Banks are still laying credit card traps for the unwary

TRAP: Any credit card issuer doing the right thing by their customers would not even contemplate enticing them into long term debt at high rates of interest.
TRAP: Any credit card issuer doing the right thing by their customers would not even contemplate enticing them into long term debt at high rates of interest.

The banks are still in the spotlight. Just last week, ANZ chairman David Gonski announced that a full review of the bank's culture taken over the last few months had discovered three major challenges:

  • the bank is more focused on short-term fixes than long-term solutions,
  • the staff are frightened to speak up, and
  • the bank is not customer-focused.

That's hardly rocket science - most of us could have come to that conclusion in less than 60 seconds.

But despite all the mea culpas from the banks, and promises to do better, I wonder if any of them are sincere.

My wife and I have Virgin Visa credit cards, which are issued by Citibank. The reason we have two cards is because Virgin have now limited Velocity Frequent Flyer points to 10,000 per card per month. As we pay the bulk of our business expenses by Visa card, and most merchants won't accept Amex, we maximise our points by using both cards when expenses, which include rates and land tax, exceed $10,000 a month.

We pay all our cards before the due date to save paying any interest. Just recently, Citibank/Virgin have started to bombard my wife with offers to extend the debt, instead of paying it. The balance at statement date last month was $825.52, and soon after receiving the statement she received a text message from Citibank: "Convert $825.52 from your last statement balance into fixed monthly instalments at 14.99% per annum for up to 60 months."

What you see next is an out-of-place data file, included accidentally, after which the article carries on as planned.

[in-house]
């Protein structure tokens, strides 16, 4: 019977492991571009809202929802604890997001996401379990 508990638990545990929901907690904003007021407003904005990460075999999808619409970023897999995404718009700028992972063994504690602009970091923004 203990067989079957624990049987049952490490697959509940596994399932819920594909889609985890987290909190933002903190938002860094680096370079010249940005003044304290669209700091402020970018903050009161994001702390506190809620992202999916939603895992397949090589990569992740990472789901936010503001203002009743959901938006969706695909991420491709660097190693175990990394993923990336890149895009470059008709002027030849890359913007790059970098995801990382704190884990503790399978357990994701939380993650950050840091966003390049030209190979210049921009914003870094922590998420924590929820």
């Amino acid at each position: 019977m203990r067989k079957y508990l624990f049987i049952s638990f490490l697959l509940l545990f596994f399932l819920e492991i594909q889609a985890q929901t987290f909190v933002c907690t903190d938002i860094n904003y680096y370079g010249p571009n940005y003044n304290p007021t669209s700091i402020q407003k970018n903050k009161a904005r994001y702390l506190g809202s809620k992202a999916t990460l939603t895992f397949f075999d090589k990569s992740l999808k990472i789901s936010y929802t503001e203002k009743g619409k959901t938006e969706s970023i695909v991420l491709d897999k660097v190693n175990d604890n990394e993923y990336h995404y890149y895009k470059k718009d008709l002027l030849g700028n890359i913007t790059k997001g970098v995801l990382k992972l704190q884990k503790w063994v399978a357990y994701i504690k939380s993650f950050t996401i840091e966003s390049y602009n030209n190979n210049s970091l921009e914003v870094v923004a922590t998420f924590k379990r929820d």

This extraordinary action begs the question as to why Citibank would offer someone who had never missed a payment the opportunity to pay off the measly sum of $825.52 over five years at a usurious rate of interest. Furthermore, the offer was sent only to my wife and not to me. One wonders if this because she is female, and the card has a lower limit.

All credit card statements are now required to show in bold type how long it would take to pay off the balance of the card if the cardholder paid only the minimum amount required each month. It seems to vary from between 17 years and 27 years depending on the rate and the minimum payment of that card issuer. They are also required to state what monthly payment would be required to pay the card back in two years, and how much that would save in interest.

The text, however, failed to mention that anybody who took up their offer of five years at 14.99% would pay back a total of $1200, which is 40% more than the balance owing today.

There were suggestions during the Royal Commission that ASIC had become a toothless tiger, and needed to be more aggressive in their dealings with institutions that were doing the wrong thing. ASIC has taken this on board and has just announced that one of their major priorities will be on actions that harm the most vulnerable consumers. They are also aware that what may be legally correct may not be in the best interests of consumers.